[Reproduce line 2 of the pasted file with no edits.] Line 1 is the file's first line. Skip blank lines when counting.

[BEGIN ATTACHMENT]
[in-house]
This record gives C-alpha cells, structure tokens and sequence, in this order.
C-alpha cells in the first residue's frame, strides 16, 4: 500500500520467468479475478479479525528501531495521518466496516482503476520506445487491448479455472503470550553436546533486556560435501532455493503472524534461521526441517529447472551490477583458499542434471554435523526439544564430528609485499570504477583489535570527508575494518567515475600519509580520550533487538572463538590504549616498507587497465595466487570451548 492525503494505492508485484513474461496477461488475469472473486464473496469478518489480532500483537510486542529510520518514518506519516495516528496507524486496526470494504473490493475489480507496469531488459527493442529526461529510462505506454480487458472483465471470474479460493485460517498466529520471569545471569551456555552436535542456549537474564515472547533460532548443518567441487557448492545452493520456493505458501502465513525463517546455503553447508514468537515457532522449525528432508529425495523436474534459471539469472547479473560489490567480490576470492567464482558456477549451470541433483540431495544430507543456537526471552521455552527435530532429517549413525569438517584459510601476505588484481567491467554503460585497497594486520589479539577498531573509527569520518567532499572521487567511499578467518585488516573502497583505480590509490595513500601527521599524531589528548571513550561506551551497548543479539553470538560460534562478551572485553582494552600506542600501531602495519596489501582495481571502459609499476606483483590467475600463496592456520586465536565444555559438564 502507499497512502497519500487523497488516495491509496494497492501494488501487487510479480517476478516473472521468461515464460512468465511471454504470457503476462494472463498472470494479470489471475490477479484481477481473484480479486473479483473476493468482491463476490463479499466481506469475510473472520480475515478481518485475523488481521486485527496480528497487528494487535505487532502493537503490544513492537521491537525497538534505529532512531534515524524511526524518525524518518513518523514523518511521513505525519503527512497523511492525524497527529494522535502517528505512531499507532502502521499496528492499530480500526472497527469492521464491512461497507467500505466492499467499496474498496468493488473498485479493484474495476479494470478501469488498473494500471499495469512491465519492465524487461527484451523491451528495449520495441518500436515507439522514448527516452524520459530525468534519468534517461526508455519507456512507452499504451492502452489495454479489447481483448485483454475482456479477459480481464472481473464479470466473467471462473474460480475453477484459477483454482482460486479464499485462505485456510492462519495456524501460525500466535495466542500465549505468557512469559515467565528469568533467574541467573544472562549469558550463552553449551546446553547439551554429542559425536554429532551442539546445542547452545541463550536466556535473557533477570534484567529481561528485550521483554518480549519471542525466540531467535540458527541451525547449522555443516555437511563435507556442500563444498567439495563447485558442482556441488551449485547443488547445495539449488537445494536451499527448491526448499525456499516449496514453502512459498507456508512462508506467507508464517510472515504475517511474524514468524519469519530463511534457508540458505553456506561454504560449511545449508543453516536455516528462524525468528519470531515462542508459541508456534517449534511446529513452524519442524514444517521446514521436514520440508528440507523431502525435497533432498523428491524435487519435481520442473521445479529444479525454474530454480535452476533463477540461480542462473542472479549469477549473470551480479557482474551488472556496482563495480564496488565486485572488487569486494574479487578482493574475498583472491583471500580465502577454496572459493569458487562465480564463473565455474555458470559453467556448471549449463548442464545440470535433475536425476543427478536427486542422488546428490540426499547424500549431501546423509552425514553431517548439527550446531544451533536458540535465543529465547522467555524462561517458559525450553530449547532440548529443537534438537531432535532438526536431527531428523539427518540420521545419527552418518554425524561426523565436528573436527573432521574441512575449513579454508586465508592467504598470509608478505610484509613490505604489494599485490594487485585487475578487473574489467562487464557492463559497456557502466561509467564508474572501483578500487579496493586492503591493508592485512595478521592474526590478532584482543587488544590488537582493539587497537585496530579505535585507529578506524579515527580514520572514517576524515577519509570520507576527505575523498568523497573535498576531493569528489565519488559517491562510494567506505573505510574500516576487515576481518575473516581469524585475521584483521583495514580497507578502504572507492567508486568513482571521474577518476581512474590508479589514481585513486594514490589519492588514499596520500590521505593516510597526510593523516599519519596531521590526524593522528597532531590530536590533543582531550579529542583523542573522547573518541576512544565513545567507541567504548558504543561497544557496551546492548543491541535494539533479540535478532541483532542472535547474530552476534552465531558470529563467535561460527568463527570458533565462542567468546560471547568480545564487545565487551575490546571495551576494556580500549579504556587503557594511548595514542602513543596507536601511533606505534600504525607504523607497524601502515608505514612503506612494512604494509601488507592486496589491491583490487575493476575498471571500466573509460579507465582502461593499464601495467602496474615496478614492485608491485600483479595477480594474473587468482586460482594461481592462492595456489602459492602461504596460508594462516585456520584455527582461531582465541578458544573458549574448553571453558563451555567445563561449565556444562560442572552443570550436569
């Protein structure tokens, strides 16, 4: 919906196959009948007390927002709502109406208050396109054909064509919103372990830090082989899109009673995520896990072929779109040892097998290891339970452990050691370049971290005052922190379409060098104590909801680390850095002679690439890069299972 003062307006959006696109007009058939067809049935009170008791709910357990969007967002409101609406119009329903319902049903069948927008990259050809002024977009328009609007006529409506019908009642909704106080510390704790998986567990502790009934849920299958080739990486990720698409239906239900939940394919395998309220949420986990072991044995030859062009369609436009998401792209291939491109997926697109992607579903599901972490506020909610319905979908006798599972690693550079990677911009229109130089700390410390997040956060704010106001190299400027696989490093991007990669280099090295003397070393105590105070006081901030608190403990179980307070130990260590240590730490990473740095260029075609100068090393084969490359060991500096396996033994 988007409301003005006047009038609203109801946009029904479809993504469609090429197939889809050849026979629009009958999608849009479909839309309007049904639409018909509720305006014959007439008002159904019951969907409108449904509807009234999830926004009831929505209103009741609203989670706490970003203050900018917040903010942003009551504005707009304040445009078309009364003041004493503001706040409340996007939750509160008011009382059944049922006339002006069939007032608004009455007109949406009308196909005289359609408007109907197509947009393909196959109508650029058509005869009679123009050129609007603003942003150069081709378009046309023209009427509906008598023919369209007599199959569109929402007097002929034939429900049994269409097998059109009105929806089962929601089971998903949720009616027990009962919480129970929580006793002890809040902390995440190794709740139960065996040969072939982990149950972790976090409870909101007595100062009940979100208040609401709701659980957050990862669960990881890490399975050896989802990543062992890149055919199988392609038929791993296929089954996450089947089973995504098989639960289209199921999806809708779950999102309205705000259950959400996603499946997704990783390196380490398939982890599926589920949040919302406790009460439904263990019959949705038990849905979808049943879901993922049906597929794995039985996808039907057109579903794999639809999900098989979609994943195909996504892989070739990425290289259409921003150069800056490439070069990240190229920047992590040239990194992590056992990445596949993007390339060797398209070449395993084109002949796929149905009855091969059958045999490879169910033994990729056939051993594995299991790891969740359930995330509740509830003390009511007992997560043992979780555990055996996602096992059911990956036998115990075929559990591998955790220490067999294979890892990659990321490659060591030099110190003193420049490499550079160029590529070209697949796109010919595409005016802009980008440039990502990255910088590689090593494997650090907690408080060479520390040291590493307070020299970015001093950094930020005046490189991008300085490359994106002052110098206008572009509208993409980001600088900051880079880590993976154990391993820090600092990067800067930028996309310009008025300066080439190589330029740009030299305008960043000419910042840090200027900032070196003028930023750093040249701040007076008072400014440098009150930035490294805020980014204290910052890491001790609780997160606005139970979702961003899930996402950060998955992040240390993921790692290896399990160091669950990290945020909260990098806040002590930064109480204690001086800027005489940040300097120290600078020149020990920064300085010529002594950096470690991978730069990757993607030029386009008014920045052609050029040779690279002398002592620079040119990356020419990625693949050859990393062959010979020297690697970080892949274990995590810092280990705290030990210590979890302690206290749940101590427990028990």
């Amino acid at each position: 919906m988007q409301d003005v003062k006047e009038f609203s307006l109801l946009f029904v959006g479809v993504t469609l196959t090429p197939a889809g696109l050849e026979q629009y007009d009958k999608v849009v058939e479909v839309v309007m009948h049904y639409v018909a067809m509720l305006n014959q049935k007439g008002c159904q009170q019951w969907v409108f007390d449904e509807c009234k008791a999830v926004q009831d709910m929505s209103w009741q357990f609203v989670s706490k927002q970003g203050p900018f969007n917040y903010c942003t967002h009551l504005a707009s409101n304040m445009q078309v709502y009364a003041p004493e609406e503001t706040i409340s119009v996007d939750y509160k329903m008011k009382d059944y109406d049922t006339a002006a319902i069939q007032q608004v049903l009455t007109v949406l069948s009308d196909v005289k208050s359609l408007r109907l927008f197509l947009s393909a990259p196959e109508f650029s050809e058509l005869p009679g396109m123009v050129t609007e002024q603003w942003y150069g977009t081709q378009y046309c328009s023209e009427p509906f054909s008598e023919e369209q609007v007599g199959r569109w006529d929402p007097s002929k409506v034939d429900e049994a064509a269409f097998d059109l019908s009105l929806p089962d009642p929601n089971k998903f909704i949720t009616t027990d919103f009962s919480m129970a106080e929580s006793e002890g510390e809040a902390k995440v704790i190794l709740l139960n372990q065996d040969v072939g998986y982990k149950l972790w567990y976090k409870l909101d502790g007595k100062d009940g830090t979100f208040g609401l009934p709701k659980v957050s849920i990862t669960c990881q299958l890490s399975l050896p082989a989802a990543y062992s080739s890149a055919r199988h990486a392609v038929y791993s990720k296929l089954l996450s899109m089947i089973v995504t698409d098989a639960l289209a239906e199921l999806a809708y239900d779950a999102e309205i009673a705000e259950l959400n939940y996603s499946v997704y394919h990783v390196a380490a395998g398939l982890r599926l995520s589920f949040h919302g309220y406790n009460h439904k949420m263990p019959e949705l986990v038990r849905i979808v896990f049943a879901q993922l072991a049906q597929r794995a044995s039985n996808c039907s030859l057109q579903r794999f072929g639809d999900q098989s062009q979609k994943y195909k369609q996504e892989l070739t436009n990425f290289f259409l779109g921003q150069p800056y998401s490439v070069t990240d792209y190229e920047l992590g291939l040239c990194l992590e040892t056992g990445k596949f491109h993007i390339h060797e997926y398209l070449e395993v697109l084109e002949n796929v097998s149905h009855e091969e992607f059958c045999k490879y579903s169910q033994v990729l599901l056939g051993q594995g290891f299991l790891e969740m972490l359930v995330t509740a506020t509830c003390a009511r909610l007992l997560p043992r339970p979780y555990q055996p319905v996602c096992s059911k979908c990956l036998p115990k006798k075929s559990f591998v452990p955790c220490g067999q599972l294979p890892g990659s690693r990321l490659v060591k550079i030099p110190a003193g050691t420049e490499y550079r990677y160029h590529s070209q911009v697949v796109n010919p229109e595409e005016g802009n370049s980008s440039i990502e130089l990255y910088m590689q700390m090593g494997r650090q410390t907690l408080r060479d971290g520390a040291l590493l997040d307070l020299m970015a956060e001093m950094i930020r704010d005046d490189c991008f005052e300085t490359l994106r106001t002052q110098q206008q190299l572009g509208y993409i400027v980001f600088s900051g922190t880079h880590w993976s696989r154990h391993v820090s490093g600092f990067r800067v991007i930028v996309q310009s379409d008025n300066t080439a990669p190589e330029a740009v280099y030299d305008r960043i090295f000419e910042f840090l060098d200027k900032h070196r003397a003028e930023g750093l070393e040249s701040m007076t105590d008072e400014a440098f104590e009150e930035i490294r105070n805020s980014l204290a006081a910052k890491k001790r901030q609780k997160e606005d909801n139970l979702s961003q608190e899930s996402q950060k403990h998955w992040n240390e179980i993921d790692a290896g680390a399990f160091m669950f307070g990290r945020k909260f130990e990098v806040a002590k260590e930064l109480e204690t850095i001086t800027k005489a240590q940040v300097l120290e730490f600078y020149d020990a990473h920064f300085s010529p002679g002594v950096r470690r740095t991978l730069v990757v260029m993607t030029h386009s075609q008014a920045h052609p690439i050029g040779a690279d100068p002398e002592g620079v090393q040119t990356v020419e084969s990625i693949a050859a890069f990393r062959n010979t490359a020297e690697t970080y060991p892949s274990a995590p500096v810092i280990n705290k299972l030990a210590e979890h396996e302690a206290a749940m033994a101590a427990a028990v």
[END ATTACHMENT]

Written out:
This record gives C-alpha cells, structure tokens and sequence, in this order.